Stuffed Animal Population Control

Cynthia Dermody
9
stuffed animal organization

Photo by Marceb

If Rainbow Fish, Froggie, or The Monkey With the Long Arms -- just a few of the stuffed animals in my daughter's extensive collection  -- ever were to go missing through some sinister means (say, like Mommy tossing them into the trash), she will catch me out.

Even though my daughter has not so much as looked at those particular stuffies in a year and a half, my 4 year old has a built-in Lojack that detects when any of her clan (approaching the triple digits now) goes missing. It's Murphy's Law or the Law of Inevitability or some other cosmic force that's always out to get me.

In a day or two, she would ask me, "Mom, where's Rainbow Fish? I really need him. Please help me find him."

To which I would reply, "[Gulp] Sure, honey, but first, let's go to a movie!" Or, "Want to make pink cupcakes?!"

I don't know how to to control our burgeoning stuffed animal population problem. They've taken over her room. I swear I think they are breeding and making more on their own.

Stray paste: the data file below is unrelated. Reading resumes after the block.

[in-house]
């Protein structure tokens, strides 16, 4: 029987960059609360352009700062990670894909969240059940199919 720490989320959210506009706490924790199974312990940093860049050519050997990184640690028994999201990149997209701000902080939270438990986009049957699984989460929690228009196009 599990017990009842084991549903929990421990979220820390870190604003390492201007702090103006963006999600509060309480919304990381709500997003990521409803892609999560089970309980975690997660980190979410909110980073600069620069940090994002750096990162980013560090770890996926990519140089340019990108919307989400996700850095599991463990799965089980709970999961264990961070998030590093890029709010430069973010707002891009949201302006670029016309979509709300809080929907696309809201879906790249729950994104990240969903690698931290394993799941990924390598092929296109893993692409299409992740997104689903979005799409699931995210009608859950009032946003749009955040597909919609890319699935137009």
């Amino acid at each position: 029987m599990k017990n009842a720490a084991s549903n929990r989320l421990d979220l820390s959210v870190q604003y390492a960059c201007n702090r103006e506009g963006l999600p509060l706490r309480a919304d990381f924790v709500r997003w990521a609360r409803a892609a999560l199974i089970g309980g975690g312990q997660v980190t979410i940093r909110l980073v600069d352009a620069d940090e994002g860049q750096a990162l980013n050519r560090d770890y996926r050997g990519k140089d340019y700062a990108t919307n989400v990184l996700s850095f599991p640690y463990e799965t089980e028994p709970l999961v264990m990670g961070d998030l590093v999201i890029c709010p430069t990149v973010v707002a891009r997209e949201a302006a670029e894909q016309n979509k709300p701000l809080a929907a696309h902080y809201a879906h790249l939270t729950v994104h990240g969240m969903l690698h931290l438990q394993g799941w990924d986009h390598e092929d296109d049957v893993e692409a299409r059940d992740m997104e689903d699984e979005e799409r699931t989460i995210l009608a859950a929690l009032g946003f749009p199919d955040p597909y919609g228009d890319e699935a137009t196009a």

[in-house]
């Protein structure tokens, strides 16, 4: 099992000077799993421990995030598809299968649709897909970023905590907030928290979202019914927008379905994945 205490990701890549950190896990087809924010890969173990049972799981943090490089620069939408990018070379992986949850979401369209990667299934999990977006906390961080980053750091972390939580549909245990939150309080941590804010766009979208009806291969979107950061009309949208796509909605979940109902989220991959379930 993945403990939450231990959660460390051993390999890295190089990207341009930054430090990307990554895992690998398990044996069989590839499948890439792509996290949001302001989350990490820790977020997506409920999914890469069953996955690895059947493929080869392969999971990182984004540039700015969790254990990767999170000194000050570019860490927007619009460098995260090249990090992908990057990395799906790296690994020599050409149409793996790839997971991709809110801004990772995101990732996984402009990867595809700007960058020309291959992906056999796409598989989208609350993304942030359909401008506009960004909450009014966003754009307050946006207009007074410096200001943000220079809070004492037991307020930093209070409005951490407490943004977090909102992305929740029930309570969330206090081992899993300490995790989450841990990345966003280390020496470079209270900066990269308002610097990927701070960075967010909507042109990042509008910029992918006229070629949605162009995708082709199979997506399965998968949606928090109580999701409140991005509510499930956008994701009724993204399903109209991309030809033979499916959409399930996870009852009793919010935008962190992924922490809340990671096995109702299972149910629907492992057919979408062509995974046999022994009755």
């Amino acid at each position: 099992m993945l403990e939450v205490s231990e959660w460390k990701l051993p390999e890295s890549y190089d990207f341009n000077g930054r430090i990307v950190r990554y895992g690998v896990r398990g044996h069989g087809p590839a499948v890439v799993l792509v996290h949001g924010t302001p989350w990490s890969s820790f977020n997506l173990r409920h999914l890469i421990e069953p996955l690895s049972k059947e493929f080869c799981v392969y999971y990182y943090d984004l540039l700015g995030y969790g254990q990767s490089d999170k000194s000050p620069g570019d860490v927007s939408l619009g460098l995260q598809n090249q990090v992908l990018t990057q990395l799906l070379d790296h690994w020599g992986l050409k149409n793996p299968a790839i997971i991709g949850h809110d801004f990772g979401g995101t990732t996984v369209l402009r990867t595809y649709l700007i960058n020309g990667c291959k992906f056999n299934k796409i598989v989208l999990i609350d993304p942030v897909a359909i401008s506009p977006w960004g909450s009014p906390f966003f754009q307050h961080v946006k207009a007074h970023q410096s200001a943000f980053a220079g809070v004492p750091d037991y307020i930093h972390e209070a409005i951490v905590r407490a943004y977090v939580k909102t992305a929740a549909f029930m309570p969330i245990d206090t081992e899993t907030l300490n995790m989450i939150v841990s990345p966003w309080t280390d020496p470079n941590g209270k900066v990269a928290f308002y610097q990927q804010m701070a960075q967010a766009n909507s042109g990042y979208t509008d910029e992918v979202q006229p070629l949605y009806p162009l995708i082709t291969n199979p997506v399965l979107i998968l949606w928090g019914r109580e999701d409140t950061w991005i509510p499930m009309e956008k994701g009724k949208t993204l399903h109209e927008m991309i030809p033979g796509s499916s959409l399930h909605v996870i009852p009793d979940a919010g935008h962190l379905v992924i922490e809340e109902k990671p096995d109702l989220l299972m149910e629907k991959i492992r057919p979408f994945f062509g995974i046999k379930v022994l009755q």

jubes has great rule in her house:

"I have made it very clear to our families that no stuffed animals are allowed for ANY reason. My MIL didn't listen to me and I literally threatened her with not being invited to my house anymore," she says.

"I do let my daughter get certain ones (like the beanie baby type), but the deal is she has to get rid of one at home in order to make room for the new one."

For the moms that simply can't find a way to get rid of any, Amy 614, offers this tip:

"Try the Space Bag totes, the ones that you pack and vacuum the air out of. The tote ones don't get flat like the bags, but they sure do shrink down whatever is in them a lot.  And they are bug/water/dust proof. So, at least you would be limiting the exposure that would ruin the toys during storage."

I love these ideas! What policies do you have in place for stuffed animal population control?

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